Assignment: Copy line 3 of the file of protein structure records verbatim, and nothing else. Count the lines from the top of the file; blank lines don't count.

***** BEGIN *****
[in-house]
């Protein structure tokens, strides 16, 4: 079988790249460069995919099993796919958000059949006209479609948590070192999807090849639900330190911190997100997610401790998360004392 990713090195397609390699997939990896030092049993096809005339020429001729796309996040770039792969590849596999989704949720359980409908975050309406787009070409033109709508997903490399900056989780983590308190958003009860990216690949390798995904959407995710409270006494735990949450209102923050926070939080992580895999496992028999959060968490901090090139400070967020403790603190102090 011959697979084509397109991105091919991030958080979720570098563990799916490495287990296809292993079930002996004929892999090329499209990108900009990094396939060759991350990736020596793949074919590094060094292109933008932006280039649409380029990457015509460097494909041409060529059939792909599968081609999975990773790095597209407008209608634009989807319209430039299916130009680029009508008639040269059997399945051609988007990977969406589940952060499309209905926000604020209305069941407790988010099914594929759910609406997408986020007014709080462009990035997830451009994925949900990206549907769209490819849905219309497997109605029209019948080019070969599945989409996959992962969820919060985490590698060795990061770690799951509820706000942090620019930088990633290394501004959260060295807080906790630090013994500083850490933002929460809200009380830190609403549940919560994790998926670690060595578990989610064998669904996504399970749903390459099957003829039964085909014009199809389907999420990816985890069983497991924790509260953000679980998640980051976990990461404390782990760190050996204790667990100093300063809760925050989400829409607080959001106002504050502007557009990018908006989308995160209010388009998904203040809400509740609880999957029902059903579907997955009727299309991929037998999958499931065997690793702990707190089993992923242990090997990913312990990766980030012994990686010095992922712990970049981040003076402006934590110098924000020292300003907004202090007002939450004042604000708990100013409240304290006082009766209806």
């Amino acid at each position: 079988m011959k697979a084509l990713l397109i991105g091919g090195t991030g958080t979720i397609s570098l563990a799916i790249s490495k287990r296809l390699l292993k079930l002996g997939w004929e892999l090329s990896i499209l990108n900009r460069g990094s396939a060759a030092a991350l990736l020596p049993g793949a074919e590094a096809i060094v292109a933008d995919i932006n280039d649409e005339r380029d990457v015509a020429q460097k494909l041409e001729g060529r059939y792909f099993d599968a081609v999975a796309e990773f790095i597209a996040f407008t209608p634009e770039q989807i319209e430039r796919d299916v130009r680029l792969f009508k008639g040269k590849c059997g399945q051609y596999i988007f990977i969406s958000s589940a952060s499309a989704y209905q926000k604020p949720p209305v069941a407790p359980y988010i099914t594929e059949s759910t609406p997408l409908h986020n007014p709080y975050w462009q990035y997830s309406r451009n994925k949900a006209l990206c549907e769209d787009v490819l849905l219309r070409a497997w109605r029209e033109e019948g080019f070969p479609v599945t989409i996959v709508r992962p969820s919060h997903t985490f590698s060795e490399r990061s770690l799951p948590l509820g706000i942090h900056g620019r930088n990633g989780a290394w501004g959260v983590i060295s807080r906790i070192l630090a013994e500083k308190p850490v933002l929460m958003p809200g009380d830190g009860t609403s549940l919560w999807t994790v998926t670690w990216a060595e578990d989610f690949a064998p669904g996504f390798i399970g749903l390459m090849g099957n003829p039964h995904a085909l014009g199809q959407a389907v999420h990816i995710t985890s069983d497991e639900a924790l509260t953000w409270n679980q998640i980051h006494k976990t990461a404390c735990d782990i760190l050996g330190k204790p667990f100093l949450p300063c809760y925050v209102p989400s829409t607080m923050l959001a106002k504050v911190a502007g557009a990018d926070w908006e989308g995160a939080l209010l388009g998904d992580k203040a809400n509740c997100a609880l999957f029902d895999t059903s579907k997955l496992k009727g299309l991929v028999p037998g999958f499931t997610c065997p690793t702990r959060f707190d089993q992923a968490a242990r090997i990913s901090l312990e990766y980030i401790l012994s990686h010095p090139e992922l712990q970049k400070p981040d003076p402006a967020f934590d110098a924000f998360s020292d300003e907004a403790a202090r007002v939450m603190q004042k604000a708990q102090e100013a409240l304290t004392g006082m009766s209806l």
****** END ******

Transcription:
């Amino acid at each position: 079988m011959k697979a084509l990713l397109i991105g091919g090195t991030g958080t979720i397609s570098l563990a799916i790249s490495k287990r296809l390699l292993k079930l002996g997939w004929e892999l090329s990896i499209l990108n900009r460069g990094s396939a060759a030092a991350l990736l020596p049993g793949a074919e590094a096809i060094v292109a933008d995919i932006n280039d649409e005339r380029d990457v015509a020429q460097k494909l041409e001729g060529r059939y792909f099993d599968a081609v999975a796309e990773f790095i597209a996040f407008t209608p634009e770039q989807i319209e430039r796919d299916v130009r680029l792969f009508k008639g040269k590849c059997g399945q051609y596999i988007f990977i969406s958000s589940a952060s499309a989704y209905q926000k604020p949720p209305v069941a407790p359980y988010i099914t594929e059949s759910t609406p997408l409908h986020n007014p709080y975050w462009q990035y997830s309406r451009n994925k949900a006209l990206c549907e769209d787009v490819l849905l219309r070409a497997w109605r029209e033109e019948g080019f070969p479609v599945t989409i996959v709508r992962p969820s919060h997903t985490f590698s060795e490399r990061s770690l799951p948590l509820g706000i942090h900056g620019r930088n990633g989780a290394w501004g959260v983590i060295s807080r906790i070192l630090a013994e500083k308190p850490v933002l929460m958003p809200g009380d830190g009860t609403s549940l919560w999807t994790v998926t670690w990216a060595e578990d989610f690949a064998p669904g996504f390798i399970g749903l390459m090849g099957n003829p039964h995904a085909l014009g199809q959407a389907v999420h990816i995710t985890s069983d497991e639900a924790l509260t953000w409270n679980q998640i980051h006494k976990t990461a404390c735990d782990i760190l050996g330190k204790p667990f100093l949450p300063c809760y925050v209102p989400s829409t607080m923050l959001a106002k504050v911190a502007g557009a990018d926070w908006e989308g995160a939080l209010l388009g998904d992580k203040a809400n509740c997100a609880l999957f029902d895999t059903s579907k997955l496992k009727g299309l991929v028999p037998g999958f499931t997610c065997p690793t702990r959060f707190d089993q992923a968490a242990r090997i990913s901090l312990e990766y980030i401790l012994s990686h010095p090139e992922l712990q970049k400070p981040d003076p402006a967020f934590d110098a924000f998360s020292d300003e907004a403790a202090r007002v939450m603190q004042k604000a708990q102090e100013a409240l304290t004392g006082m009766s209806l």